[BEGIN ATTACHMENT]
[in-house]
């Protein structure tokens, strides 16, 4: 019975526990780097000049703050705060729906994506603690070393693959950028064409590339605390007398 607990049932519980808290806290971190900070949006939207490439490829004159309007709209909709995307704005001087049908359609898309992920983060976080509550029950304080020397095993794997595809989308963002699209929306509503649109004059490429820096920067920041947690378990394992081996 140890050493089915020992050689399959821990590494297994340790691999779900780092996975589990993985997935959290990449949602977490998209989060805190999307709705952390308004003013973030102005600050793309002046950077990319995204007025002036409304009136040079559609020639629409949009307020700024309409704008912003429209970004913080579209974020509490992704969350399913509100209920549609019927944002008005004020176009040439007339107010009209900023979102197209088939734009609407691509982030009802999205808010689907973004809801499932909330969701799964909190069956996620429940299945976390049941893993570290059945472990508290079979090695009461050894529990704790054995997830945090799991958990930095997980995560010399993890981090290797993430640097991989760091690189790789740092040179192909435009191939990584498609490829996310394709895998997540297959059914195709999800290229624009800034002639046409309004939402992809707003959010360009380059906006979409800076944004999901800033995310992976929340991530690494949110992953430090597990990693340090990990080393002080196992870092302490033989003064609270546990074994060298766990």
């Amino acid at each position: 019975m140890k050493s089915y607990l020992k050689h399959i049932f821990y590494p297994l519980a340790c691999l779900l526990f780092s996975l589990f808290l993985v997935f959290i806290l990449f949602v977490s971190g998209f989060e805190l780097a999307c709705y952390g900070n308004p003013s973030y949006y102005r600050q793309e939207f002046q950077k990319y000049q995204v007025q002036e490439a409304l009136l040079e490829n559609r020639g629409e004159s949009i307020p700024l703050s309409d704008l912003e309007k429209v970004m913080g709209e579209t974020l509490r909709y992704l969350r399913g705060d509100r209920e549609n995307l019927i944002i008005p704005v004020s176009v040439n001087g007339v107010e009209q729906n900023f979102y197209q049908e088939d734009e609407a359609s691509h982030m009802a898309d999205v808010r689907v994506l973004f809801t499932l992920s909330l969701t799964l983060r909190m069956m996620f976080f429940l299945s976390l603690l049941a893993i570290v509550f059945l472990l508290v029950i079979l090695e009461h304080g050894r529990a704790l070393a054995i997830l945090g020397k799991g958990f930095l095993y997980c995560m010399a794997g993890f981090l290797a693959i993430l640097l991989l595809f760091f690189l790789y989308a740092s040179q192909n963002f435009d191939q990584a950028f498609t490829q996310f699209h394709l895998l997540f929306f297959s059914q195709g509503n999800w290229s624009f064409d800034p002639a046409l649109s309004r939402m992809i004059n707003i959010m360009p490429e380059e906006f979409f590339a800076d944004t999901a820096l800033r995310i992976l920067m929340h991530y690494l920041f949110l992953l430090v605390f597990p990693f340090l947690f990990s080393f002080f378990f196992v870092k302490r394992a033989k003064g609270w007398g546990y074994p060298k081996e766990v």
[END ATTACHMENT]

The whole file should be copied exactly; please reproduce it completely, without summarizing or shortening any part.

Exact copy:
[in-house]
């Protein structure tokens, strides 16, 4: 019975526990780097000049703050705060729906994506603690070393693959950028064409590339605390007398 607990049932519980808290806290971190900070949006939207490439490829004159309007709209909709995307704005001087049908359609898309992920983060976080509550029950304080020397095993794997595809989308963002699209929306509503649109004059490429820096920067920041947690378990394992081996 140890050493089915020992050689399959821990590494297994340790691999779900780092996975589990993985997935959290990449949602977490998209989060805190999307709705952390308004003013973030102005600050793309002046950077990319995204007025002036409304009136040079559609020639629409949009307020700024309409704008912003429209970004913080579209974020509490992704969350399913509100209920549609019927944002008005004020176009040439007339107010009209900023979102197209088939734009609407691509982030009802999205808010689907973004809801499932909330969701799964909190069956996620429940299945976390049941893993570290059945472990508290079979090695009461050894529990704790054995997830945090799991958990930095997980995560010399993890981090290797993430640097991989760091690189790789740092040179192909435009191939990584498609490829996310394709895998997540297959059914195709999800290229624009800034002639046409309004939402992809707003959010360009380059906006979409800076944004999901800033995310992976929340991530690494949110992953430090597990990693340090990990080393002080196992870092302490033989003064609270546990074994060298766990």
């Amino acid at each position: 019975m140890k050493s089915y607990l020992k050689h399959i049932f821990y590494p297994l519980a340790c691999l779900l526990f780092s996975l589990f808290l993985v997935f959290i806290l990449f949602v977490s971190g998209f989060e805190l780097a999307c709705y952390g900070n308004p003013s973030y949006y102005r600050q793309e939207f002046q950077k990319y000049q995204v007025q002036e490439a409304l009136l040079e490829n559609r020639g629409e004159s949009i307020p700024l703050s309409d704008l912003e309007k429209v970004m913080g709209e579209t974020l509490r909709y992704l969350r399913g705060d509100r209920e549609n995307l019927i944002i008005p704005v004020s176009v040439n001087g007339v107010e009209q729906n900023f979102y197209q049908e088939d734009e609407a359609s691509h982030m009802a898309d999205v808010r689907v994506l973004f809801t499932l992920s909330l969701t799964l983060r909190m069956m996620f976080f429940l299945s976390l603690l049941a893993i570290v509550f059945l472990l508290v029950i079979l090695e009461h304080g050894r529990a704790l070393a054995i997830l945090g020397k799991g958990f930095l095993y997980c995560m010399a794997g993890f981090l290797a693959i993430l640097l991989l595809f760091f690189l790789y989308a740092s040179q192909n963002f435009d191939q990584a950028f498609t490829q996310f699209h394709l895998l997540f929306f297959s059914q195709g509503n999800w290229s624009f064409d800034p002639a046409l649109s309004r939402m992809i004059n707003i959010m360009p490429e380059e906006f979409f590339a800076d944004t999901a820096l800033r995310i992976l920067m929340h991530y690494l920041f949110l992953l430090v605390f597990p990693f340090l947690f990990s080393f002080f378990f196992v870092k302490r394992a033989k003064g609270w007398g546990y074994p060298k081996e766990v």